How to assemble a bee box
Unless you order your bee boxes assembled, they will arrive at your door in four pre-cut pieces with a bag of nails. They sometimes come with instructions and sometimes not, but I never follow them anyway.
Everyone does this differently, but here is my take on the subject. I’ll concede right from the beginning that there is the easy way and then there is my way. If you want the easy way, go find those directions!
Assemble a bee box for strength
This method will give you extremely strong boxes. I was once carrying a complete hive in a wheelbarrow up a steep hill (I know, dumb thing to do.) The hive was held together with a ratcheting tie-down but otherwise it was just sitting in the wheelbarrow. Sure enough, I lost control of the wheelbarrow and the entire hive went careening down the hill, bouncing off trees as it went. When I got done cussing and moaning, I scrambled down the hill to retrieve the hive. I removed the tie-down and had to carry the hive up box by box, but the whole thing was square and tight with no damage. Oh yes, the bees were fine too.
Instructions for an indestructible, strong-as-an-ox bee box
- Save the bag of nails for some other project.
- Pre-paint what will become the outside of the box as well as the top and bottom edges. I like to lay all the pieces on the floor and then use a small trim roller to paint the whole business at once.
- Next I take a countersink tool and drill a depression at each nail hole. The nail holes are usually pre-drilled in the wooden pieces. If not, drill a pilot hole yourself. At this point you can sand, if you want. (If your countersink is not really sharp, there may be some "fur" around the edges.)
- Assemble the boxes. The box joints fit together only one way, but in case you get confused, remember that the handles need to face in the same direction—and they need to be on the outside of the box.
- You may need to tap the sections together with a rubber mallet or a hammer wrapped in a rag, but they should go together fairly easily.
- Once the four pieces are fit together, use a carpenter’s square to make sure the sides of the boxes are at right angles to each other. This is important. If you skip this step, your stack of boxes will not quite line up because they will be parallelograms, not rectangles.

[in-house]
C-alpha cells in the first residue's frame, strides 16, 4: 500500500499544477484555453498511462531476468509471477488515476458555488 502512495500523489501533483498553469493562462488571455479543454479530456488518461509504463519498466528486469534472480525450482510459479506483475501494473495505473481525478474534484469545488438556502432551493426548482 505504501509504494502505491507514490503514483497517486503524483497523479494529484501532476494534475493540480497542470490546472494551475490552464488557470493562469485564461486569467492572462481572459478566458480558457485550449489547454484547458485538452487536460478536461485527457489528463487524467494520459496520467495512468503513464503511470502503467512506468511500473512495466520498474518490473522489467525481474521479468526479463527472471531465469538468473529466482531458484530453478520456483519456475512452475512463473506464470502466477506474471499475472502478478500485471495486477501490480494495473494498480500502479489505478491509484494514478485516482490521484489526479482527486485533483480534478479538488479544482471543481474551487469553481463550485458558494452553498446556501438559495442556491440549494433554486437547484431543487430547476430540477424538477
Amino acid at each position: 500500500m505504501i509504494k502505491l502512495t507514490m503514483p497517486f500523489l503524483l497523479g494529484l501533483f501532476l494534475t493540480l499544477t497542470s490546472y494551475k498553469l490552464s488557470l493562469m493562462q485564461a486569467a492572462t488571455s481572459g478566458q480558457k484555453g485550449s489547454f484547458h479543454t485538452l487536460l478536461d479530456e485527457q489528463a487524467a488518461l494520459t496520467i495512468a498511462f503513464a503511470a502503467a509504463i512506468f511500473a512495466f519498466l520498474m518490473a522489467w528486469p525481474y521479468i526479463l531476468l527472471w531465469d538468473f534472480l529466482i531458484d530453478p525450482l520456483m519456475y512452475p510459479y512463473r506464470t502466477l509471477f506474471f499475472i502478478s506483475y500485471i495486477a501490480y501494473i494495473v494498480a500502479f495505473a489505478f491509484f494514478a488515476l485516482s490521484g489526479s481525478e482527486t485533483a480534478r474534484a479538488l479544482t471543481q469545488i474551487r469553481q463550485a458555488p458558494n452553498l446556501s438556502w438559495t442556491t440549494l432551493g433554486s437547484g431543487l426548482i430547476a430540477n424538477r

- Use flat-headed screws to assemble the boxes. Some think this is overkill, but this is what will make your box really strong—it will last forever—and you don’t have to glue anything. I have a large box of screws from Home Depot and I use an electric drill with a screwdriver attachment. But a regular old wear-out-your-wrist screwdriver works just as well. The sink holes you drilled keep the wood from splitting around the head of the screw.
- After the box is assembled, I touch up any parts that need paint--which is why most people disagree with pre-painting. Still, I like doing it this way—so I do.
So in addition to the unassembled brood box, you will need:
- Exterior-grade paint
- Paint brush or small roller
- Countersink tool that fits your drill
- Sander (optional)
- Rubber mallet (or hammer and rag)
- Carpenter’s square*
When you are done you will have a perfect, square, solid, beautiful brood box fit for your living room. Then you will give it to creatures that will coat it with propolis and wax, smear it with honey, pollen, and poop, chew on the edges, and sting you if you try to clean it. Go figure. Still, it was gorgeous for a moment.
*By the way, if you choose to assemble your box the easy way, you can skip the drill, counter sink, sander, screws, and screwdriver. But please don’t skip the carpenter’s square—you will get totally frustrated if your boxes don’t line up.
Honey Bee Suite